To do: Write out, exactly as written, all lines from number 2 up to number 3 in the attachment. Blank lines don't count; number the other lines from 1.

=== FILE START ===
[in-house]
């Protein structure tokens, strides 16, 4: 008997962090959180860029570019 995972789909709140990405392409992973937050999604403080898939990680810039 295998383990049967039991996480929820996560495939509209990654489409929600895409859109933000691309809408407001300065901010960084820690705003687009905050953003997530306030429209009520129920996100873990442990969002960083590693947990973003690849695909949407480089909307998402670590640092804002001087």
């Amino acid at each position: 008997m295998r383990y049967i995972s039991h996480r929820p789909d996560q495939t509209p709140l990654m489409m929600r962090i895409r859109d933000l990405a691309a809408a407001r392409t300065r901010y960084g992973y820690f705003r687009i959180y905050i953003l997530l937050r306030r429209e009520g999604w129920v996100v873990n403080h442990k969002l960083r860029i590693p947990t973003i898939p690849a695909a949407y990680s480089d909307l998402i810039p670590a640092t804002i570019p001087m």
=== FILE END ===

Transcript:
């Protein structure tokens, strides 16, 4: 008997962090959180860029570019 995972789909709140990405392409992973937050999604403080898939990680810039 295998383990049967039991996480929820996560495939509209990654489409929600895409859109933000691309809408407001300065901010960084820690705003687009905050953003997530306030429209009520129920996100873990442990969002960083590693947990973003690849695909949407480089909307998402670590640092804002001087």
């Amino acid at each position: 008997m295998r383990y049967i995972s039991h996480r929820p789909d996560q495939t509209p709140l990654m489409m929600r962090i895409r859109d933000l990405a691309a809408a407001r392409t300065r901010y960084g992973y820690f705003r687009i959180y905050i953003l997530l937050r306030r429209e009520g999604w129920v996100v873990n403080h442990k969002l960083r860029i590693p947990t973003i898939p690849a695909a949407y990680s480089d909307l998402i810039p670590a640092t804002i570019p001087m």